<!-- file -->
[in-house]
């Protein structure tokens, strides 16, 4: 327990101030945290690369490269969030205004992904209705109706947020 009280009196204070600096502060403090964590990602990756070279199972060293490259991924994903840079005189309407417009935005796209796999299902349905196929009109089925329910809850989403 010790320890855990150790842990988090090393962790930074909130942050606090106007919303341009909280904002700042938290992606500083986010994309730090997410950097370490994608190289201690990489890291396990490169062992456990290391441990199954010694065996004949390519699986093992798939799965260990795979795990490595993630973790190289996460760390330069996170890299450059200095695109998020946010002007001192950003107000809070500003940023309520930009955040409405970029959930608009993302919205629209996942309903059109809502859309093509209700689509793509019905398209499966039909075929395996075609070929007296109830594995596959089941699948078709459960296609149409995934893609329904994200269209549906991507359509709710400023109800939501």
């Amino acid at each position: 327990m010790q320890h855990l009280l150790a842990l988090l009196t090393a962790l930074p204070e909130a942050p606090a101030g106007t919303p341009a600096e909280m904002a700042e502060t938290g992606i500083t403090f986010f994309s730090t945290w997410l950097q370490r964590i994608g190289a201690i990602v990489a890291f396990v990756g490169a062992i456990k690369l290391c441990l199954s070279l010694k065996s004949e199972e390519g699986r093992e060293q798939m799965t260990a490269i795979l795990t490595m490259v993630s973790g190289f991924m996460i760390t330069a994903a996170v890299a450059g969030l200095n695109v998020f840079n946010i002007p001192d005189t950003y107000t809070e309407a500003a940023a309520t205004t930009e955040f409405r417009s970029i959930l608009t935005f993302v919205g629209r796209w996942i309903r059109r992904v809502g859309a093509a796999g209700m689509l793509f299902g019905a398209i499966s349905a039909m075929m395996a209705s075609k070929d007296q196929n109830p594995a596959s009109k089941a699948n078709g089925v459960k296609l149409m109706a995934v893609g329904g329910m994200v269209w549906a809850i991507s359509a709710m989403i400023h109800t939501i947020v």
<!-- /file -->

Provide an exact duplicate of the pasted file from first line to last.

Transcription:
[in-house]
């Protein structure tokens, strides 16, 4: 327990101030945290690369490269969030205004992904209705109706947020 009280009196204070600096502060403090964590990602990756070279199972060293490259991924994903840079005189309407417009935005796209796999299902349905196929009109089925329910809850989403 010790320890855990150790842990988090090393962790930074909130942050606090106007919303341009909280904002700042938290992606500083986010994309730090997410950097370490994608190289201690990489890291396990490169062992456990290391441990199954010694065996004949390519699986093992798939799965260990795979795990490595993630973790190289996460760390330069996170890299450059200095695109998020946010002007001192950003107000809070500003940023309520930009955040409405970029959930608009993302919205629209996942309903059109809502859309093509209700689509793509019905398209499966039909075929395996075609070929007296109830594995596959089941699948078709459960296609149409995934893609329904994200269209549906991507359509709710400023109800939501």
């Amino acid at each position: 327990m010790q320890h855990l009280l150790a842990l988090l009196t090393a962790l930074p204070e909130a942050p606090a101030g106007t919303p341009a600096e909280m904002a700042e502060t938290g992606i500083t403090f986010f994309s730090t945290w997410l950097q370490r964590i994608g190289a201690i990602v990489a890291f396990v990756g490169a062992i456990k690369l290391c441990l199954s070279l010694k065996s004949e199972e390519g699986r093992e060293q798939m799965t260990a490269i795979l795990t490595m490259v993630s973790g190289f991924m996460i760390t330069a994903a996170v890299a450059g969030l200095n695109v998020f840079n946010i002007p001192d005189t950003y107000t809070e309407a500003a940023a309520t205004t930009e955040f409405r417009s970029i959930l608009t935005f993302v919205g629209r796209w996942i309903r059109r992904v809502g859309a093509a796999g209700m689509l793509f299902g019905a398209i499966s349905a039909m075929m395996a209705s075609k070929d007296q196929n109830p594995a596959s009109k089941a699948n078709g089925v459960k296609l149409m109706a995934v893609g329904g329910m994200v269209w549906a809850i991507s359509a709710m989403i400023h109800t939501i947020v």